Last September, Patagonia’s Yvon Chourod gifted his company (worth an estimated $3 billion) to fund Holdfast Collective, a non-profit environmental group. The donor retained for his family trust the 2% of the company with voting control and gifted the remaining 98% to the Section 501(c)(4) organization. Patagonia would operate as a for-profit company whose “profits” would support environmental efforts of Holdfast Collective. Each year, the money Patagonia makes after reinvesting in the business will be distributed to the nonprofit to help fight the environmental crisis.5 The structure, according to Chourod, was designed to avoid selling the company or taking it public, which could have meant a change in its values.6
Steering history. Of course, there’s no requirement that a Section 501(c)(4) organization keep the shares in a business. When 90-year-old and childless Barre Seid transferred his electronics company, Trippe Lite, to the Marble Freedom Trust (Trust), he was trying to answer “how to steer history.” The purpose of the Trust is maintenance and expansion of human freedom consistent with the Declaration of Independence and U.S. Constitution. The shares were soon sold for $1.6 billion to Eaton Corporation, an Irish conglomerate. As Seid was advised by a global law firm, the issue of a constructive sale of the heavily appreciated stock was presumably successfully addressed.
Clear Sailing Ahead?
The Chourod and Seid contributions show how the Section 501(c)(4) organization can handle successfully a gift of a privately held business. Notwithstanding the attractiveness of the technique to address estate planning and philanthropic needs, there may be some unavoidable risks.
The first could be an irreconcilable conflict in balancing the need of a business to return profits back to the business to assure its future growth and profitability and the demands of the non-profit shareholders to seek profits for its support.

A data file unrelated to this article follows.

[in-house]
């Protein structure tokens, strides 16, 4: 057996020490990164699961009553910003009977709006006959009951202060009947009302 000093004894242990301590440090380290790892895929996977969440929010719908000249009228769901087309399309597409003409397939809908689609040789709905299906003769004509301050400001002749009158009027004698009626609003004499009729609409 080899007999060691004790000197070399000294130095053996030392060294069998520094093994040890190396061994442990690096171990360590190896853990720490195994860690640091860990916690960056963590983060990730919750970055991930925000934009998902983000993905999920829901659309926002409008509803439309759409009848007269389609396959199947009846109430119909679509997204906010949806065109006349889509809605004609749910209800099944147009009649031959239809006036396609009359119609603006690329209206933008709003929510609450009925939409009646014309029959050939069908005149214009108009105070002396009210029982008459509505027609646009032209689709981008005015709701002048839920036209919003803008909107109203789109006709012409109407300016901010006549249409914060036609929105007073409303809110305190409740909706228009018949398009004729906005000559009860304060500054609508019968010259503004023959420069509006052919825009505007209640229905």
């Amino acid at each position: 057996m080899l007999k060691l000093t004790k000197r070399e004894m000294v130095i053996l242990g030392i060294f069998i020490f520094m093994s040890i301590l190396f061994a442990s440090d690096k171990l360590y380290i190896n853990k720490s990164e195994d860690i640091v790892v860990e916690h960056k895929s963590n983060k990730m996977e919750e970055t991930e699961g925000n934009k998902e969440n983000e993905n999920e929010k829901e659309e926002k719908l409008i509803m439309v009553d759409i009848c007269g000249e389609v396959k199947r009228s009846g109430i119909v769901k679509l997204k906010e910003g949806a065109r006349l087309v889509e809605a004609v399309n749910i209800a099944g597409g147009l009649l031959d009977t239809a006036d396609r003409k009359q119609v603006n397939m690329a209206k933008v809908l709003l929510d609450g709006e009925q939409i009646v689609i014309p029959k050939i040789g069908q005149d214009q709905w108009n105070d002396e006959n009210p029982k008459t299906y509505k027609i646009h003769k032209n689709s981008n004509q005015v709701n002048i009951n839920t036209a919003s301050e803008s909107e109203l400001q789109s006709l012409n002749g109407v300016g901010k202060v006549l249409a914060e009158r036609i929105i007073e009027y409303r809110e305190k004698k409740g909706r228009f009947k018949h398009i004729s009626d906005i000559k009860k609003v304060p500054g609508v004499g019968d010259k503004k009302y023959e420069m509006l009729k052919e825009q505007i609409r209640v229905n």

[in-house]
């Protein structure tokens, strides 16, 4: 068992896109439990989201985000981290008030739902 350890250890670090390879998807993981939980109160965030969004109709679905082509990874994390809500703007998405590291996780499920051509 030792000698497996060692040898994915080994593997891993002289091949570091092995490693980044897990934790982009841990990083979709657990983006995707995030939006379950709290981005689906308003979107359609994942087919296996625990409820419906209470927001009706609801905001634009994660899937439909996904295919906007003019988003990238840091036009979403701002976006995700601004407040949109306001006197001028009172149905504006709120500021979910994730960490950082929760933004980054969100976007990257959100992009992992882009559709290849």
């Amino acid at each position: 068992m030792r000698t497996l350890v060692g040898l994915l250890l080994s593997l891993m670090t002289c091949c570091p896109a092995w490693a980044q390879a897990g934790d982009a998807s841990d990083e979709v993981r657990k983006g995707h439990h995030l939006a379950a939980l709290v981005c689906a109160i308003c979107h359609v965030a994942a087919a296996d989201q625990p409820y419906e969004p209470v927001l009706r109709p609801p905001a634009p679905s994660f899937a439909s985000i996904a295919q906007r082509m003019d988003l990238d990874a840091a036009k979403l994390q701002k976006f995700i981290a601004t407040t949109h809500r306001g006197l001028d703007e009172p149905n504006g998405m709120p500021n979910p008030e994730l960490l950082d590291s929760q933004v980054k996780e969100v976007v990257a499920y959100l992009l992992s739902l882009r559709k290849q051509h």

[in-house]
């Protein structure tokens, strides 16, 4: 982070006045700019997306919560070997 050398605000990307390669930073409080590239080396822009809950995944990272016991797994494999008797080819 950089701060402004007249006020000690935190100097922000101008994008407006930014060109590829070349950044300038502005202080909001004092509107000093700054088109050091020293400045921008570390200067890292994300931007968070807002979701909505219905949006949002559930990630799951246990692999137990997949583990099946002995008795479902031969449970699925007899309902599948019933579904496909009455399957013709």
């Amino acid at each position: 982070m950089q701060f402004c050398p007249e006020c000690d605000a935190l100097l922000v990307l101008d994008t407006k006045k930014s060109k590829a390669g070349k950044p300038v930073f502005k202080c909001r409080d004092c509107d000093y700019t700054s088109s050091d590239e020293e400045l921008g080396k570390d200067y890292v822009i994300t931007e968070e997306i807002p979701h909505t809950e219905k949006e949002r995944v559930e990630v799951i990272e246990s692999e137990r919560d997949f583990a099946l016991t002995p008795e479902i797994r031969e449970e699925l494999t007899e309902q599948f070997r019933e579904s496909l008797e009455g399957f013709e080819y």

The other is possible legislation specifically treating transfers to Section 501(c)(4)s as taxable events for income and transfer-tax purposes. High profile contributions from the likes of the Dalio or Koch families will likely trigger Congressional attention. The Department of the Treasury is already gathering information on Section 501(c)(4) organizations via Form 8976 as required under IRC Section 506.7
The funding of Section 501(c)(4) organizations is done almost exclusively with appreciated stock. Congress could dramatically curtail their appeal by allowing contributions of cash only. Additionally, another reform could be the prevention of donations from private foundations (PFs) and donor-advised funds (DAFs) to Section 501(c)(4) organizations, including those with a similar mission. Under current law, the deductibility of transfers to DAFs and PFs ultimately supporting Section 501(c)(4) organizations operates as a backdoor charitable income tax deduction.
Finally, Congress could impose a similar reporting requirement of listing all donors who give over a threshold amount similar to the disclosure rules for a Section 501(c)(3) organization’s donors giving more than $5,000.
Supplant or Complement?
Could the Section 501(c)(4) be the vehicle that encourages more of the mega-wealthy to better the common good? Perhaps an even more interesting question might be will the level of donor control afforded Section 501(c)(4)s make them better suited as a supplement to Section 501(c)(3)s, rather than as a complement to them, as is the case now.
1. Treasury Regulations Section 1.501(c)(4)–1(a)(2)(i).
2. Treas. Regs. Section 1.501(c)(4)-1(a)(2)(ii).
3. For a comparison between Internal Revenue Code Section 501(c)(4) and other IRC Section 501(c) differences, see www.irs.gov/charities-non-profits/common-tax-law-restrictions-on-activities-of-exempt-organizations.
4. For an excellent comparison and contrast between the permissible activities of Section 501(c)(3) and 501(c)(4) organizations, see https://bolderadvocacy.org/wp-content/uploads/2022/01/501c3-and-501c4-Permissible-Activities-Comparison.pdf.
7. See www.irs.gov/statistics/soi-tax-stats-receipts-of-forms-8976-notices-of-intent-to-operate-under-section-501c4-irs-data-book-table-13 for the number of notices filed under IRC Section 506 for the 2020 and 2021 reporting periods. Organizations operating under any other Section 501(c) section shouldn’t file this notice.